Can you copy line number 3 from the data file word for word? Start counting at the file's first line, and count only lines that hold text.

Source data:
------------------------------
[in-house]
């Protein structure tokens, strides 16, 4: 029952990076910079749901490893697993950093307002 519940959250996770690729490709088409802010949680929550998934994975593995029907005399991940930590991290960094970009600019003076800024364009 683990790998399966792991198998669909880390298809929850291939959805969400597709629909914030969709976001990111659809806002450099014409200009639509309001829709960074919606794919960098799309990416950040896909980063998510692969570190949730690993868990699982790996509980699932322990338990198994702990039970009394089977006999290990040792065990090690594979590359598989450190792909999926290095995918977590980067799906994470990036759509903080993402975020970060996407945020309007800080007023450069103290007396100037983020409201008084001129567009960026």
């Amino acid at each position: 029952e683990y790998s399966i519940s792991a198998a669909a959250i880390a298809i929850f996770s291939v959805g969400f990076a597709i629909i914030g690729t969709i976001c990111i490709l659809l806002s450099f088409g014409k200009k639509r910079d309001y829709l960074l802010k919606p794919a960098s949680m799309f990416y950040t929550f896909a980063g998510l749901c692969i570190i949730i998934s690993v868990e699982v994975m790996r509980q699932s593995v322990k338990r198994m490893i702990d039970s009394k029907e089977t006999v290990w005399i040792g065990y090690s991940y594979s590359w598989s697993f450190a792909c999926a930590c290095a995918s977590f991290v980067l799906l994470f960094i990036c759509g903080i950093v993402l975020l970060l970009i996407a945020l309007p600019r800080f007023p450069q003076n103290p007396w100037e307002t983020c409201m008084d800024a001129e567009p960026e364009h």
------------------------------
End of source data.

């Amino acid at each position: 029952e683990y790998s399966i519940s792991a198998a669909a959250i880390a298809i929850f996770s291939v959805g969400f990076a597709i629909i914030g690729t969709i976001c990111i490709l659809l806002s450099f088409g014409k200009k639509r910079d309001y829709l960074l802010k919606p794919a960098s949680m799309f990416y950040t929550f896909a980063g998510l749901c692969i570190i949730i998934s690993v868990e699982v994975m790996r509980q699932s593995v322990k338990r198994m490893i702990d039970s009394k029907e089977t006999v290990w005399i040792g065990y090690s991940y594979s590359w598989s697993f450190a792909c999926a930590c290095a995918s977590f991290v980067l799906l994470f960094i990036c759509g903080i950093v993402l975020l970060l970009i996407a945020l309007p600019r800080f007023p450069q003076n103290p007396w100037e307002t983020c409201m008084d800024a001129e567009p960026e364009h």